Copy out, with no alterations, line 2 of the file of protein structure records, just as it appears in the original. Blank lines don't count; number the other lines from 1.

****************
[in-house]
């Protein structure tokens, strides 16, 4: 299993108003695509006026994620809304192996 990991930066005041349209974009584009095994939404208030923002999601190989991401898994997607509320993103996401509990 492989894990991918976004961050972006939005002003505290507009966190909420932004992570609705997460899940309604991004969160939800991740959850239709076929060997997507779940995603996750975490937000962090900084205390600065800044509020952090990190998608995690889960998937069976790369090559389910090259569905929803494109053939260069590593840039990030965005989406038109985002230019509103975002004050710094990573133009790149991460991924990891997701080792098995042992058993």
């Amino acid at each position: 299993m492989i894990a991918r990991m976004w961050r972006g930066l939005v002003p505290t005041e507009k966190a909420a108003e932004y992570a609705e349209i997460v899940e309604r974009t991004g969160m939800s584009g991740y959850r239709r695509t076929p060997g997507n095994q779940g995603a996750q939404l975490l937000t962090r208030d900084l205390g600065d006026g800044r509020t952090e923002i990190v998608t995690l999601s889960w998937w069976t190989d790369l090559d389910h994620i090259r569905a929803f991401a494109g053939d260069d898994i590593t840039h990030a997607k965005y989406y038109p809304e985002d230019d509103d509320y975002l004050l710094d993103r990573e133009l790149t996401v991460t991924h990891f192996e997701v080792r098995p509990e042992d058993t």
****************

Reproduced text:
């Protein structure tokens, strides 16, 4: 299993108003695509006026994620809304192996 990991930066005041349209974009584009095994939404208030923002999601190989991401898994997607509320993103996401509990 492989894990991918976004961050972006939005002003505290507009966190909420932004992570609705997460899940309604991004969160939800991740959850239709076929060997997507779940995603996750975490937000962090900084205390600065800044509020952090990190998608995690889960998937069976790369090559389910090259569905929803494109053939260069590593840039990030965005989406038109985002230019509103975002004050710094990573133009790149991460991924990891997701080792098995042992058993």